The Denial Twist, Part III
The struggle gets personal between two titans of Holocaust-revisionism movement
Sitting across from Mark Weber, formerly the leading light of American Holocaust revisionism, in his California office, I asked him the unavoidable question: did the gas chambers ever exist? “There may have been gas chambers,” he said. But he wanted to make a larger point about the war and historical memory: “It would be astonishing if a historical chapter as big as the Holocaust weren’t subject to some exaggeration. The same is true of Stalin—how many people did he kill? Estimates vary. Now the idea that the Holocaust is free of this kind of exaggeration is almost impossible.”
From there, Weber segued to the discussion he hopes to have more of, since he now is willing to concede—to use his words—“the immense catastrophe in which millions of European Jews died during World War II.” Today, Weber is much more interested in Jewish-Zionist power, which of course, he says, is what allows that Jewish suffering to be exaggerated.
“I don’t hate Jews,” he said. “I don’t wish ill to anyone because of his ancestry. But I talk about Jewish-Zionist power because it is a real thing and it has consequences, and those consequences are harmful.” For Weber, some of those consequences are how the United States exercises power in the Middle East: unconditional support for Israel, the invasion of Iraq, the death of young American soldiers in unnecessary foreign adventures—all brought about in large part by the unique power of American Jews, with their dual loyalties and preternatural skill for organization.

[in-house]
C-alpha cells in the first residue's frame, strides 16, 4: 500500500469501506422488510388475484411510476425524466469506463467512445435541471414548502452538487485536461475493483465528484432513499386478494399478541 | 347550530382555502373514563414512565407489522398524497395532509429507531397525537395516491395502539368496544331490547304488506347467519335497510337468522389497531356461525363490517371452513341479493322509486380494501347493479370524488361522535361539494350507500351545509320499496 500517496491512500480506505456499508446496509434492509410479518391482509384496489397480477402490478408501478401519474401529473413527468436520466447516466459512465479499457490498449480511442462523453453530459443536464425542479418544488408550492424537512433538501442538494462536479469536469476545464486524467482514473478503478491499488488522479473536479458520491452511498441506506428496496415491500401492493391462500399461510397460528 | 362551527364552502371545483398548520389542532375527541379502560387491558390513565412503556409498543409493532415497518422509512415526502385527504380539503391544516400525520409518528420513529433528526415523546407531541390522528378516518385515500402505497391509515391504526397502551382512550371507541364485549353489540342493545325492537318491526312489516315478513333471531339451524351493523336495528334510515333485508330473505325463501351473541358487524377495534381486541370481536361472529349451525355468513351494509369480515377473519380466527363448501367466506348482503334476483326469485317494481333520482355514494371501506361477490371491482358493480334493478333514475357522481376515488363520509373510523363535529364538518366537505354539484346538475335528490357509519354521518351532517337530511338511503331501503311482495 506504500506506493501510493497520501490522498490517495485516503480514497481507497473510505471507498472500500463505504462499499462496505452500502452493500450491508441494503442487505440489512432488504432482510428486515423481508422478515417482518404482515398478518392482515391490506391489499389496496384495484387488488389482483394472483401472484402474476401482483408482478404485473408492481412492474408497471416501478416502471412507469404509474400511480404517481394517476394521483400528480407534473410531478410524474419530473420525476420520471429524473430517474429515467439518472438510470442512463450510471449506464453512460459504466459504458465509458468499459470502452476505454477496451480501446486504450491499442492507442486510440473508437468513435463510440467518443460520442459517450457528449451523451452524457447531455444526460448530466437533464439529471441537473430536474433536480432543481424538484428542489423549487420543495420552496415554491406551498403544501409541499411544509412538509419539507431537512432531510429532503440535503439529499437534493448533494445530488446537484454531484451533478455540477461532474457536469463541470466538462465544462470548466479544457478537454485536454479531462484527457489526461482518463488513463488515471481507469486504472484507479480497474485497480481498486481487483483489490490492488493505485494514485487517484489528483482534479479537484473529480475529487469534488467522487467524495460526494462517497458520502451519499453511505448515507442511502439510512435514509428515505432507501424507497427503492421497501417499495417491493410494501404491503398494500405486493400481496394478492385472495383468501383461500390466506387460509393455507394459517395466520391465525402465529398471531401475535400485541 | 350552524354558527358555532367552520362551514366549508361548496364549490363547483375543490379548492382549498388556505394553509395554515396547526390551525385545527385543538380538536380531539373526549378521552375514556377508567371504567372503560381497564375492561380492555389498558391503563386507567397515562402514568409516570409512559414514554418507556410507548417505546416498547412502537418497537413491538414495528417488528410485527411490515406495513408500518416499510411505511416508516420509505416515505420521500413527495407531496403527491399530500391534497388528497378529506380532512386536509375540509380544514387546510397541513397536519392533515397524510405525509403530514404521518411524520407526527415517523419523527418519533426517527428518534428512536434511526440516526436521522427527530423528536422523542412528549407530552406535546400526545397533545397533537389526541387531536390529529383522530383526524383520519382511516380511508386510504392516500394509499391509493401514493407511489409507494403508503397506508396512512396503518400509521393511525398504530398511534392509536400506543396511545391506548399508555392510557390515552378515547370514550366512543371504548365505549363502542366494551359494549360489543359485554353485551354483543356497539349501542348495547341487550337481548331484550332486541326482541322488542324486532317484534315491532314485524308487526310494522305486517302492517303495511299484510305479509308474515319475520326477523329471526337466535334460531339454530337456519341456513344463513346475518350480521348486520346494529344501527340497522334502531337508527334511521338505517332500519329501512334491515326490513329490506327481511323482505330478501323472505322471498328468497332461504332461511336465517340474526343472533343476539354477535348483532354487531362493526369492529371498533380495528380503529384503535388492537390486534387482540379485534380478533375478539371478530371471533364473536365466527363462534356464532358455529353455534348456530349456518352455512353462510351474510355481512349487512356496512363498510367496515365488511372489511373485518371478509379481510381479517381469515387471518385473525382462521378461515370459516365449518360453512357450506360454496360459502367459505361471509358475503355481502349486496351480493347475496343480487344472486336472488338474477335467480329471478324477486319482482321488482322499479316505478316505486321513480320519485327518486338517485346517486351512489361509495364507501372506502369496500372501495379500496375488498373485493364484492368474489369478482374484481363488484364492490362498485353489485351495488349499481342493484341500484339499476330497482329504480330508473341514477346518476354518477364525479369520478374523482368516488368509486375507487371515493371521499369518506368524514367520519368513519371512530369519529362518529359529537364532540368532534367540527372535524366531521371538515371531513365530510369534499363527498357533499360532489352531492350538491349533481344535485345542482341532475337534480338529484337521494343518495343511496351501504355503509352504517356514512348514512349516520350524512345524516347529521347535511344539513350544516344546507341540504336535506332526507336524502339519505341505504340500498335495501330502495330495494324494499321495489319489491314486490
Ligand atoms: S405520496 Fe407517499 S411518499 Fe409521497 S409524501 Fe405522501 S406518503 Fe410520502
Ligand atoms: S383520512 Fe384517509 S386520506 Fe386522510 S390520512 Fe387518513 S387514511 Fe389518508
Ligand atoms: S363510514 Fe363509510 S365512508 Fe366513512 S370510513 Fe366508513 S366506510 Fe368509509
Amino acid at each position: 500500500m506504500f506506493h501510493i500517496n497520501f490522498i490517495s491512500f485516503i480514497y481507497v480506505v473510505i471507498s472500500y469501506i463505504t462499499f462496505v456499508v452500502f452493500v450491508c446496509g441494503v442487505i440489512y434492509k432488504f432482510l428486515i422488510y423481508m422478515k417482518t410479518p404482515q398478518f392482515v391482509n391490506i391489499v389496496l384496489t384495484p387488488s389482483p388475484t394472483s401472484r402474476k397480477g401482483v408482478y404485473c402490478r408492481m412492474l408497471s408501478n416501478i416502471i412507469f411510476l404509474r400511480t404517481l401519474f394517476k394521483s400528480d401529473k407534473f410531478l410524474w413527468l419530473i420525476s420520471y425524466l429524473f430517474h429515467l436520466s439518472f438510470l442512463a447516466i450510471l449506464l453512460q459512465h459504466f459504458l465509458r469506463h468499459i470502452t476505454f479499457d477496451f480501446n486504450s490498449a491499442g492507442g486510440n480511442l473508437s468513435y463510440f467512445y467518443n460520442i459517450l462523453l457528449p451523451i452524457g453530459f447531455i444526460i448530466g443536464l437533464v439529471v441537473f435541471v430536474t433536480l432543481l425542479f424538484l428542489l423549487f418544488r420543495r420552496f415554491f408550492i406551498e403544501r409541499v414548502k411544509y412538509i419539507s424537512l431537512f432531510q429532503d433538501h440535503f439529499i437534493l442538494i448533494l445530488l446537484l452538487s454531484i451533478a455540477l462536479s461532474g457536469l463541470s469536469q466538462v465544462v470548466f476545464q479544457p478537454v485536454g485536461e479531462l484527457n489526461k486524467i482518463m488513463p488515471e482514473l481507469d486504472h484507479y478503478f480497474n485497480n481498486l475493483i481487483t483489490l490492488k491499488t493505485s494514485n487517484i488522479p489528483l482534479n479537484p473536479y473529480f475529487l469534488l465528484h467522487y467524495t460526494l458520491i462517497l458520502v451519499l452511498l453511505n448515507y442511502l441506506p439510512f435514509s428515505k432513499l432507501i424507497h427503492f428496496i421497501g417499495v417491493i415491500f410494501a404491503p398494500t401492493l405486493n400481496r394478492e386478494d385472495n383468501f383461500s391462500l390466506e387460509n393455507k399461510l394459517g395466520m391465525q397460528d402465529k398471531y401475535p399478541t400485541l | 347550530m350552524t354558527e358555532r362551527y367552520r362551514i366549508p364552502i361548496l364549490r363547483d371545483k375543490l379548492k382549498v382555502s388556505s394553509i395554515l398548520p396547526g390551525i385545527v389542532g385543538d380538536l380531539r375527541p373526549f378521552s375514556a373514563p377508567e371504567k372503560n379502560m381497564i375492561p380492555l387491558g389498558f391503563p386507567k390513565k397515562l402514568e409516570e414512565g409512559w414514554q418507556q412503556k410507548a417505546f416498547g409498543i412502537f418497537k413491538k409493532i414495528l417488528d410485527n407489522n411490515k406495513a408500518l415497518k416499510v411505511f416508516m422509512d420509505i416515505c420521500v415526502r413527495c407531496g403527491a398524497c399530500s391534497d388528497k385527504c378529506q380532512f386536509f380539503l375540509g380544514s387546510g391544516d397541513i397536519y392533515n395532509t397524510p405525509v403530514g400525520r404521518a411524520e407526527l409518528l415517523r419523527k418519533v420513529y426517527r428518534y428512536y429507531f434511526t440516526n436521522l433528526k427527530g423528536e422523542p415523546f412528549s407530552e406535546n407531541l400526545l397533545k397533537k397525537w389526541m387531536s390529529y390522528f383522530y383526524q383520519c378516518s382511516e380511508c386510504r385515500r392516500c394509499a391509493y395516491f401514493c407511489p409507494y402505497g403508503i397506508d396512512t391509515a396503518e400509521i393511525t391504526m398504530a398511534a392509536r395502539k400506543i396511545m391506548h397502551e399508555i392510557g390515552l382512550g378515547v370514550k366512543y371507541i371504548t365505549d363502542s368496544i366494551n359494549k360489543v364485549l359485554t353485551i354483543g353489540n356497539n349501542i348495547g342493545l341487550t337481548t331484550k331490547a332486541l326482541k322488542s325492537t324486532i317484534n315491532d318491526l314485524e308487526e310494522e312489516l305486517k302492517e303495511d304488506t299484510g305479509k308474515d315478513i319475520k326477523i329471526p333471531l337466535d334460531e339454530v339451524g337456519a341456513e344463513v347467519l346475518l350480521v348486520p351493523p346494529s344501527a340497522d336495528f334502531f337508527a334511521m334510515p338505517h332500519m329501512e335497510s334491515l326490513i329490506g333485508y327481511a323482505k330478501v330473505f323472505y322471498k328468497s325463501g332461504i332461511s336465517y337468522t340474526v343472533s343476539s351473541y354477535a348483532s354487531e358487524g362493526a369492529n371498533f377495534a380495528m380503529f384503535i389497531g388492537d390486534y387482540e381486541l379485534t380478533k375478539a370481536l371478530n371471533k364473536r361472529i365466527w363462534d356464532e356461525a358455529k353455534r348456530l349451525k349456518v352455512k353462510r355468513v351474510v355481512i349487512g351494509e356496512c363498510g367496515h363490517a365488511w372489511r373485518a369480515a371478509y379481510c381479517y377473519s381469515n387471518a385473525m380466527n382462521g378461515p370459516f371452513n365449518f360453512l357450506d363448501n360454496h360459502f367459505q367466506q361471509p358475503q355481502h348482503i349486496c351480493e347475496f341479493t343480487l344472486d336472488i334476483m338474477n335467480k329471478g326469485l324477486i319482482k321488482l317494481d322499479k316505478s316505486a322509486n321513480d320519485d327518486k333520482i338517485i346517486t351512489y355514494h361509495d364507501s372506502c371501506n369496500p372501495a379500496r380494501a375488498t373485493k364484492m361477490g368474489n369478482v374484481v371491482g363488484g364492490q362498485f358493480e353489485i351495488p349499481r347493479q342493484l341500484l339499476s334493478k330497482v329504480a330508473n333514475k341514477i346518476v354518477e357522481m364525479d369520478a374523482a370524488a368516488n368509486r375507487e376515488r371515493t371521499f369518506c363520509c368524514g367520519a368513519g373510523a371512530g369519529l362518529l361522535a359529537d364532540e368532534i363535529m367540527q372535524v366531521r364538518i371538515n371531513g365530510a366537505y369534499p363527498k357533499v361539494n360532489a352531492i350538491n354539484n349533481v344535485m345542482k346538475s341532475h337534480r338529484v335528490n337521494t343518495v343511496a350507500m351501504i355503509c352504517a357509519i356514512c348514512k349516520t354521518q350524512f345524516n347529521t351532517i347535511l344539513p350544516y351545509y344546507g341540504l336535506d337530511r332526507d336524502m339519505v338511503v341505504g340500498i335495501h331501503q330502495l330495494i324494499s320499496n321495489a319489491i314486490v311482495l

Of course, the very idea that Jews have too much influence presupposes that there’s an appropriate amount of influence any ethnic or religious group should have; so as much as Weber would like to keep his views on culture separate from his views on foreign affairs and politics, his reasoning ineluctably links the two. I was glad to find, then, that he is refreshingly candid in his views on culture. These views were formed partly during his travels in Europe, during time he took off from college. It was an interregnum during which, according to one person close to Weber, he lived in Germany and was arrested for displaying a swastika—an episode the details of which Weber disputes. (That “is wrong, and I will leave it there,” he told me. “Were you arrested for something else, then?” I asked. “I’m not going to get into that,” he said.)